In recent weeks, students have left the Innovation Space in various states of disarray, promoting Upper School Head Joshua Neudel to send a community-wide email.
“There has been a lot of trash left in the space, as well as the study spaces,” Neudel wrote, also reminding students that no food or drink, other than water, are allowed in the space. “Please remember to clean up after yourselves or we may need to close some of the spaces until they are used respectfully.”
The Gator finds it warranted though unfortunate that Neudel was forced to send such an email in the first place. We call upon students to treat the space respectfully, and to lead by example.
It’s the least we could request after the community invested tremendous money, time, and energy toward building incredible and transformative new space. As students, we tarnish our reputation by not doing everything we can to leave the space better than we found it. If that means picking up after somebody else or keeping each other accountable, make it happen. Otherwise, it easily appears as if the student body is ungrateful for all that it has—the opposite message we want to send.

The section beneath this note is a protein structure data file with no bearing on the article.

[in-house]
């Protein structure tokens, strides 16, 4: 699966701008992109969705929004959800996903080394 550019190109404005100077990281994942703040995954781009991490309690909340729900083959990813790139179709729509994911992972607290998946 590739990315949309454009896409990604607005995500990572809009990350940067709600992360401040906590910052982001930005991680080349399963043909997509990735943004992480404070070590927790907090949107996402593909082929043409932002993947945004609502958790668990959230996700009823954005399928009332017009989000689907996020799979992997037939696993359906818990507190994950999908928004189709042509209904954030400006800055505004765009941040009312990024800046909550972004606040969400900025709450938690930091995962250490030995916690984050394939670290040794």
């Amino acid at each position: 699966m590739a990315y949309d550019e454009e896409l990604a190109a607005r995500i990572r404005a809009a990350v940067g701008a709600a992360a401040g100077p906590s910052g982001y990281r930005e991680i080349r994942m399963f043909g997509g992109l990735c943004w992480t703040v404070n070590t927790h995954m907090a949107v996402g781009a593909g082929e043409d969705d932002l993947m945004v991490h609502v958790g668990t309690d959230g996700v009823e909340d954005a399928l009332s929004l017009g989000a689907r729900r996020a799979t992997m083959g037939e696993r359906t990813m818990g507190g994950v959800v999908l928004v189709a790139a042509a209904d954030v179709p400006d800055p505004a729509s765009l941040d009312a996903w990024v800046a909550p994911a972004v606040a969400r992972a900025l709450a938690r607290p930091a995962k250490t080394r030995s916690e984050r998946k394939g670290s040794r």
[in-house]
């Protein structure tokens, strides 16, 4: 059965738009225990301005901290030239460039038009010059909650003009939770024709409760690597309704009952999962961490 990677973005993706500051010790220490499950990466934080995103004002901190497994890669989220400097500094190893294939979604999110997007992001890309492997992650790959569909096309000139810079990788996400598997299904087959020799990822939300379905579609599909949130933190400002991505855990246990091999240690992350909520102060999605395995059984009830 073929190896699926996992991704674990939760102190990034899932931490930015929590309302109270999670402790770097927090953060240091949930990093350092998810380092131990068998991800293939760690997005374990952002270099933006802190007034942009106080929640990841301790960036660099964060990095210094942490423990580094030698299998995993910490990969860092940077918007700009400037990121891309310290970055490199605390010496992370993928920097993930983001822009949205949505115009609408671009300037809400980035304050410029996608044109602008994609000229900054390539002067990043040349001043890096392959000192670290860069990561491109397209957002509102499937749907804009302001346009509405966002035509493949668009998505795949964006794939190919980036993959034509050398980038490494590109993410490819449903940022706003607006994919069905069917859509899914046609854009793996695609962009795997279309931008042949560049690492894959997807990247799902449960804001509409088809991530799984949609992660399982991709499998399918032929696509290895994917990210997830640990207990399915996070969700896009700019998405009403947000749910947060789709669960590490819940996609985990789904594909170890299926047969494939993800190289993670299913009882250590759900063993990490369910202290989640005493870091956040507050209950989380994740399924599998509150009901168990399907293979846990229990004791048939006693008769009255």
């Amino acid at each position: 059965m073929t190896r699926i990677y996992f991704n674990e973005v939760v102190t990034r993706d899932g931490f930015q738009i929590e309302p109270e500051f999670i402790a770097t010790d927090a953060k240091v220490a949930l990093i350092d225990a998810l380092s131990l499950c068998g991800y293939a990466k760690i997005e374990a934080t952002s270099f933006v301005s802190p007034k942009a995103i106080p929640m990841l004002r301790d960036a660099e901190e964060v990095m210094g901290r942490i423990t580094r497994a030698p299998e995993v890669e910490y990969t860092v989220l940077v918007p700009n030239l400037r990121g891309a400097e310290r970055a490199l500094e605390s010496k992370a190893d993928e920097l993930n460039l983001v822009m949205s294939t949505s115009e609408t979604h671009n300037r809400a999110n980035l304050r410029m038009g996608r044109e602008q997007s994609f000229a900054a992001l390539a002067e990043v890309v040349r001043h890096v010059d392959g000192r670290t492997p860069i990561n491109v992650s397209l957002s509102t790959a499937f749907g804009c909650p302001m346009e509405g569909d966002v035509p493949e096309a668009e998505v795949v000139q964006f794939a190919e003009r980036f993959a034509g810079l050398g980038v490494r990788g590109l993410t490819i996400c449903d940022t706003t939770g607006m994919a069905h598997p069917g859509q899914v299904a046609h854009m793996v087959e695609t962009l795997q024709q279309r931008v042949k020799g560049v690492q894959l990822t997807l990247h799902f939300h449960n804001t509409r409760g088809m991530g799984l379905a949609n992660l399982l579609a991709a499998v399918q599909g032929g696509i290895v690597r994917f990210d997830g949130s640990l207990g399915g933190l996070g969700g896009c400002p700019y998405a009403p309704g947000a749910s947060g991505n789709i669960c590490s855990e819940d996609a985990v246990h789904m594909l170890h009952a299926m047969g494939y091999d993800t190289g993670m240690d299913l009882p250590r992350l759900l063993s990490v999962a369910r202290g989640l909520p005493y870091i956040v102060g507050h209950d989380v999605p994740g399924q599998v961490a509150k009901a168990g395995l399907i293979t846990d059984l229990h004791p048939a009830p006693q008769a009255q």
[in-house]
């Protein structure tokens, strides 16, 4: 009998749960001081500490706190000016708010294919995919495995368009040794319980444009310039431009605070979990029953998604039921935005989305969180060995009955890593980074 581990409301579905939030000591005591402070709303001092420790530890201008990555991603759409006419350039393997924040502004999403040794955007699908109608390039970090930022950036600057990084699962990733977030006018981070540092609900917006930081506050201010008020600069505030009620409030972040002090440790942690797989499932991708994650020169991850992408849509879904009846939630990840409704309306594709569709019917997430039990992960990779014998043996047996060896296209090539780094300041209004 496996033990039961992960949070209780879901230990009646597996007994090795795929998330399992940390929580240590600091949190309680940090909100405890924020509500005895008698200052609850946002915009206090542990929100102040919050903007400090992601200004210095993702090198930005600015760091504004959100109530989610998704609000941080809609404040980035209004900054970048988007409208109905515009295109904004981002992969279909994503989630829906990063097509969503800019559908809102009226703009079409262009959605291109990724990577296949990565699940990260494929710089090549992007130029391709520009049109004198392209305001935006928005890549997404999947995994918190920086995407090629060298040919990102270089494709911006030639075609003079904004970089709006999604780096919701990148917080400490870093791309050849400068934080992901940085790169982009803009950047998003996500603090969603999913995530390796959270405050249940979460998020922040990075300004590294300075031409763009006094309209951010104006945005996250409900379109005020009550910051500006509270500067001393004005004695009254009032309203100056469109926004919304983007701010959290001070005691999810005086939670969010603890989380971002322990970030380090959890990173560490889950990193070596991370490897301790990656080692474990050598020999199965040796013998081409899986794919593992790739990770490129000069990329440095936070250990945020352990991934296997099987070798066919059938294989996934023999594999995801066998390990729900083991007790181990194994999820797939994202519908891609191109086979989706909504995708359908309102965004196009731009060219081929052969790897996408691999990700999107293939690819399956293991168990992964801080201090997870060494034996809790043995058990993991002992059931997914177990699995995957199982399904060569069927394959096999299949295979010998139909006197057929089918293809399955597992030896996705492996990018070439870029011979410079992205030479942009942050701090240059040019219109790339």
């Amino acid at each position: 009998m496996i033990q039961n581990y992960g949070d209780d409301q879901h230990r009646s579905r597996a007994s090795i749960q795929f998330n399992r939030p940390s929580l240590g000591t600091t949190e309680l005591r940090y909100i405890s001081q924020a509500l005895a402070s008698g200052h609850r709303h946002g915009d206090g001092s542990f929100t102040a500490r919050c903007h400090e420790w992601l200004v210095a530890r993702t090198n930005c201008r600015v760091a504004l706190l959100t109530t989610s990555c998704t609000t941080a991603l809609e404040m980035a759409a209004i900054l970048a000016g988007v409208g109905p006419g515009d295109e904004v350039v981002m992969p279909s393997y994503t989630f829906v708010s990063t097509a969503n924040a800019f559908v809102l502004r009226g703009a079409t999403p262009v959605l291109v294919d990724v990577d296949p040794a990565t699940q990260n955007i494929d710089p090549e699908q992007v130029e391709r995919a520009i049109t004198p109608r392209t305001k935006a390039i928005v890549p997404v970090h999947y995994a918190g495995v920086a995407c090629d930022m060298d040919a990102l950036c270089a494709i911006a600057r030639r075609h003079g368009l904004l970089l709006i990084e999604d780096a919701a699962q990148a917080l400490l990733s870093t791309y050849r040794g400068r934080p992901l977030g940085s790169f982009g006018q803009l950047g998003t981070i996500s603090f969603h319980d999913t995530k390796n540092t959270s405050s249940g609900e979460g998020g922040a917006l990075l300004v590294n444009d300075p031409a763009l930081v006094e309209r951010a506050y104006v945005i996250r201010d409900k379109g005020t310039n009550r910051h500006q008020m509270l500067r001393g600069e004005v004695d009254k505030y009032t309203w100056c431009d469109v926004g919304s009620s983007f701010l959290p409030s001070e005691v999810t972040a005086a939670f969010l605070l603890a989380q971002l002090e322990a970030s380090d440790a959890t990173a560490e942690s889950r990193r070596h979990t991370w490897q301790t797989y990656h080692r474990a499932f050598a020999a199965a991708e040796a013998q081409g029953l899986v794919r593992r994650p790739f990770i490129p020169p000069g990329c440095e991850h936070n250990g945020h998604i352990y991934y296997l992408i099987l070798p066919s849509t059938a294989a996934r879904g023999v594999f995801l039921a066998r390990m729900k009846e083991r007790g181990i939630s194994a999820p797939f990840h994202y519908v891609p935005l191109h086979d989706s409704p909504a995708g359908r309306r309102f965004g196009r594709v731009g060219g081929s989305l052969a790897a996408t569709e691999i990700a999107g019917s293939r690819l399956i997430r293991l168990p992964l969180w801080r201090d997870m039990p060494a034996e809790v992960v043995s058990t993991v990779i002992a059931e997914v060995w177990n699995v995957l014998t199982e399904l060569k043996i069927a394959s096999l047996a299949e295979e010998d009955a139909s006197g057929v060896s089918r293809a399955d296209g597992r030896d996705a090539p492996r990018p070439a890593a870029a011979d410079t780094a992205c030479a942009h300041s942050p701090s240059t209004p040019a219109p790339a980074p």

It’s also sad to hear how some students are leaving the quiet study cubicles, with trash and loose pieces of paper left behind. As a good rule of thumb, act as if somebody is always watching you and your actions—as may very well be the case at a community this intimate.
We also encourage students to keep the space as neat as possible. Sometimes, piles of books and backpacks appear in the center of the space, which could cause visitors to question our values, including how much we care about taking care of our learning environment. Consider placing your belongings alongside the wall. It will only cost you a few more steps.
Please, also make appropriate use of the furniture. Though fun, resist the temptation to role chairs across the space. The Innovation Space isn’t a playground.
We implore the student body to care for the new space. Do not place Neudel in a position where he has to make an unpopular decision. That’s not fair to him, and it’s not fair to the many generous and hardworking individuals who made the Hastings Center a reality.